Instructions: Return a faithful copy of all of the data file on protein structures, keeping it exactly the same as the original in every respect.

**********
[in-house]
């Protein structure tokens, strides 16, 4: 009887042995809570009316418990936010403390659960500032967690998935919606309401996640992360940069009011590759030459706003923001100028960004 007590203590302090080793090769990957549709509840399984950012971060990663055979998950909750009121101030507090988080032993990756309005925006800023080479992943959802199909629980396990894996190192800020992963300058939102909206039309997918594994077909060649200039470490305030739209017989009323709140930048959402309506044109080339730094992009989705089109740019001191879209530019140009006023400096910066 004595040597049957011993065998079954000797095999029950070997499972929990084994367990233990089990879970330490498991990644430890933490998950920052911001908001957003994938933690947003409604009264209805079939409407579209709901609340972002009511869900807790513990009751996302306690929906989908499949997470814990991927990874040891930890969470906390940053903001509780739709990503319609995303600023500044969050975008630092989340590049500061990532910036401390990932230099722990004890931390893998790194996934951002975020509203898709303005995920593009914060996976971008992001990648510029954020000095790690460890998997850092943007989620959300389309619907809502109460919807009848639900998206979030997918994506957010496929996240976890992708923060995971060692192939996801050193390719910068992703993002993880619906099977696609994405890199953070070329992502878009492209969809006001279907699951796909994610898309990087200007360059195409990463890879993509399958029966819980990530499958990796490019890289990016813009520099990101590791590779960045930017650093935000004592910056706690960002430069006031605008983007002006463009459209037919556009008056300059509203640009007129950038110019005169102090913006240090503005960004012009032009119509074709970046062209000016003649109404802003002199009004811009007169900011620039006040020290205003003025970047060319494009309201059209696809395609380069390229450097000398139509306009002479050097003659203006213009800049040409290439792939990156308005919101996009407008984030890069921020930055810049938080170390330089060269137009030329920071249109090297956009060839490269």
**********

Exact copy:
[in-house]
């Protein structure tokens, strides 16, 4: 009887042995809570009316418990936010403390659960500032967690998935919606309401996640992360940069009011590759030459706003923001100028960004 007590203590302090080793090769990957549709509840399984950012971060990663055979998950909750009121101030507090988080032993990756309005925006800023080479992943959802199909629980396990894996190192800020992963300058939102909206039309997918594994077909060649200039470490305030739209017989009323709140930048959402309506044109080339730094992009989705089109740019001191879209530019140009006023400096910066 004595040597049957011993065998079954000797095999029950070997499972929990084994367990233990089990879970330490498991990644430890933490998950920052911001908001957003994938933690947003409604009264209805079939409407579209709901609340972002009511869900807790513990009751996302306690929906989908499949997470814990991927990874040891930890969470906390940053903001509780739709990503319609995303600023500044969050975008630092989340590049500061990532910036401390990932230099722990004890931390893998790194996934951002975020509203898709303005995920593009914060996976971008992001990648510029954020000095790690460890998997850092943007989620959300389309619907809502109460919807009848639900998206979030997918994506957010496929996240976890992708923060995971060692192939996801050193390719910068992703993002993880619906099977696609994405890199953070070329992502878009492209969809006001279907699951796909994610898309990087200007360059195409990463890879993509399958029966819980990530499958990796490019890289990016813009520099990101590791590779960045930017650093935000004592910056706690960002430069006031605008983007002006463009459209037919556009008056300059509203640009007129950038110019005169102090913006240090503005960004012009032009119509074709970046062209000016003649109404802003002199009004811009007169900011620039006040020290205003003025970047060319494009309201059209696809395609380069390229450097000398139509306009002479050097003659203006213009800049040409290439792939990156308005919101996009407008984030890069921020930055810049938080170390330089060269137009030329920071249109090297956009060839490269």